Why A/NZ executives struggle to meet changing customer demands
Just 4.5 per cent of Australian and New Zealand businesses are Digital Leaders, according to the Dell Technologies Digital Transformation Index (the DT Index). The DT Index, which was completed in collaboration with Intel, maps digital transformation progress of mid to large-sized companies and examines the digital hopes and fears of business leaders.
The study reveals that 30 per cent of Australian and New Zealand heads of business believe their organisation will struggle to meet changing customer demands within just five years and 22 per cent of Australian and New Zealand business fear they’ll be left behind.
The DT Index’s calculations are based on companies’ perceived performance in the following areas: delivering against the core attributes of a digital business**, their existing IT strategy, workforce transformation strategy and planned investments.
Two years after the DT Index’s initial launch in 2016, Dell Technologies and Intel have more than doubled the scope of the research, from 16 countries to 42 and benchmarked 4,600 businesses.
The Digital Transformation Index also reveals that too many companies are coasting in the middle group or stuck in the bottom two groups, meaning they’re either moving too slowly or don’t even have a digital plan in place.
Barriers to digital transformation
According to the research, 93 per cent of Australian and New Zealand businesses are facing major impediments to digital transformation today.
The top five barriers to digital transformation for Australia and New Zealand are:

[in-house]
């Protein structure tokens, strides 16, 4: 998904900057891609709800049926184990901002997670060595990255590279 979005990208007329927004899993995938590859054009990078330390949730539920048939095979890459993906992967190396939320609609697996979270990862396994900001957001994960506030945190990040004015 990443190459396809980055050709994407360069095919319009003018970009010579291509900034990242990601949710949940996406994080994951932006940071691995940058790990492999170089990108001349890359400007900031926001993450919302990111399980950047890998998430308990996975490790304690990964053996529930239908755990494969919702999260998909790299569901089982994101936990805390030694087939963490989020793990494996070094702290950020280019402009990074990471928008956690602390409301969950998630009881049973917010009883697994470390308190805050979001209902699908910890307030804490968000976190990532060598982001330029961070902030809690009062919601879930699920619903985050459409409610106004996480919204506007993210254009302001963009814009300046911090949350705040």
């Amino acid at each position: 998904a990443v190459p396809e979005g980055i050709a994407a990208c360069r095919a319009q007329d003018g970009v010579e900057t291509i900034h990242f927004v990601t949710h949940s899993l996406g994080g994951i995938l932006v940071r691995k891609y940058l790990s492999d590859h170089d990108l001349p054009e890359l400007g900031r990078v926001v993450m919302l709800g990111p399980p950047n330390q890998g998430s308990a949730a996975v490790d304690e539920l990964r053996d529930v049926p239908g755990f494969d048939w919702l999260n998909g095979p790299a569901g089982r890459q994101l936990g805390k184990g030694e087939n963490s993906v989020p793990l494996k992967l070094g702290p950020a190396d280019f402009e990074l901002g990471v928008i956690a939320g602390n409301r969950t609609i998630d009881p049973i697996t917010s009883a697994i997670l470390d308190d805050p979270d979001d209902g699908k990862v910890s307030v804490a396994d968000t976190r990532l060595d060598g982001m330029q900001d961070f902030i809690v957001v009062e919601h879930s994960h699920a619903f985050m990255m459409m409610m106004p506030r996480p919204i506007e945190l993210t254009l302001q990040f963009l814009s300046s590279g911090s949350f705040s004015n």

1.Lack of budget and resources (36%)
2.Data privacy and cybersecurity concerns (34.5%)
3.Immature digital culture: lack of alignment and collaboration across the company (31.5%)
4.Information overload (29%)
5.Lack of the right in-house skill sets and expertise (27.5%)
These barriers are hampering digital transformation efforts. For instance, 78 per cent of Australian and New Zealand business leaders believe that digital transformation should be more widespread throughout the organisation. Only 14 per cent of Australian and New Zealand businesses strongly agree they’ll disrupt rather than being disrupted within five years. “We’ve talked about being on the cusp of tremendous change for some time now. That’s no longer the case,” said Mark Fioretto, Managing Director, Enterprise, Dell EMC, ANZ. “The next digital era has arrived and it’s reshaping the way we live, work and conduct business. Which means that time is of the essence. Genuine transformation needs to happen now, and it needs to be radical.”
Conquering their challenges
The research indicates that businesses are taking steps to overcome their barriers and the threat of being outmanoeuvred by more nimble, innovative players. Although progress in these areas is patchy, even between Australian and New Zealand businesses:
- 40% of Australian and 36% of New Zealand businesses are embracing agile software development (allowing them to code and securely launch new applications within much shorter cycles).
- 50% of Australian and 41% of New Zealand businesses are building security and privacy into all devices, applications and algorithms.
- Both countries have acknowledged a skills gap with 43% of Australian and 40% of New Zealand businesses striving to develop the right skills sets and expertise in-house, such as teaching staff how to code.
- 62% of Australian businesses are sharing knowledge across functions, by equipping IT leaders with business skills and business leaders with IT skills, compared to 43% of New Zealand businesses.
Companies are also turning to emerging technologies and cybersecurity to power (and secure) their transformation.